• This is the time to choose a healthcare provider for your baby, one that is covered by your health insurance. Check out guidelines for Choosing Your Baby's Doctor
  • Depending on whether you plan to breastfeed or bottle-feed your baby, get supplies you need, such as maternity bras or formula and bottles.
  • Get a car seat for the trip home from the hospital—state law requires it.
  • If you're expecting a boy, consider whether to have him circumcised. Find out whether your health insurance covers it.
  • The American Academy of Pediatrics recommends all infants be screened for hearing loss. Before delivery, verify whether your insurance carrier covers a hearing screen for a normal, healthy newborn.

How Valley Medical Center Can Help

It may seem early, but the beginning of your third trimester is the ideal time to choose your baby's doctor.

To get recommendations, ask reliable sources—your obstetrician, other healthcare providers, family, friends, neighbors, your pharmacist or a local medical society. Find a Valley Medical Center provider with our Find a Provider directory online. Check to see if your insurance plan covers the physicians you are considering.

These points can guide you in selecting a physician who will help your child grow healthy and strong, from birth through adolescence and into adulthood:

  • Personality fit: Consider the type of personality that suits you and your family. Some people want an easy-going physician who provides options and asks for patient input. Others prefer a directed or authoritative approach.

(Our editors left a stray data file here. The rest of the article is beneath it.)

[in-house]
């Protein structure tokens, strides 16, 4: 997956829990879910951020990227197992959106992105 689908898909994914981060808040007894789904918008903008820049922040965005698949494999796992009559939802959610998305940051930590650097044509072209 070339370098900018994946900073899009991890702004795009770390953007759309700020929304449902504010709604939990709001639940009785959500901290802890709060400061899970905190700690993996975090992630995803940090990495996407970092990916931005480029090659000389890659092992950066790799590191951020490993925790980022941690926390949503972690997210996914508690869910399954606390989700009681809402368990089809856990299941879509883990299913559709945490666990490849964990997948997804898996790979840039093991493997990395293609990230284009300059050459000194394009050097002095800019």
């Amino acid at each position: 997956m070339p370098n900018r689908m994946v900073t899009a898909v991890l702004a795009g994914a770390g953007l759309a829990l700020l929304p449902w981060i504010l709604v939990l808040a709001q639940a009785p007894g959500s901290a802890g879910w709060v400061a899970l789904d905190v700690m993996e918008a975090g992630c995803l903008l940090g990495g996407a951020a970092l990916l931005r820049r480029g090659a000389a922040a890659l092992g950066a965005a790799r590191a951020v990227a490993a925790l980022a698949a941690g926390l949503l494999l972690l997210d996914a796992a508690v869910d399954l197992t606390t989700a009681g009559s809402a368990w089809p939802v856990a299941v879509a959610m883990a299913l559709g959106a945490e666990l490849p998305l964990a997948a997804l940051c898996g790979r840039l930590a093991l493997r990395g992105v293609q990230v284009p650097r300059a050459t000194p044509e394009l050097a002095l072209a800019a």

• Good communication skills: Look for a physician who listens and is good at explaining complex medical information. You'll want someone who is straightforward and easy to understand while respecting your intelligence, cultural background and personal experience.

  • Convenient location: Choose a physician who is close to home, work, daycare or other caregivers.

  • Friendly and reliable nursing and office staff: Make sure the entire healthcare team is helpful and relates well to children. Over the years, you can get lots of useful information from these professionals.

  • Credentials and hospital privileges: Ask if the physician is board-certified in a specialty, like pediatrics or family health. Your baby will need to be examined while you are still in the hospital. If your doctor of choice does not have privileges at Valley Medical Center, s/he may apply for temporary privileges, or an on-call physician can see your baby while you are in the hospital.

  • Support for your beliefs: When you interview a prospective physician, discuss any strong philosophies or beliefs you have—such as dietary or religious—that could affect your healthcare. Your physician does not have to share your philosophy, but he or she should be supportive and willing to work with you.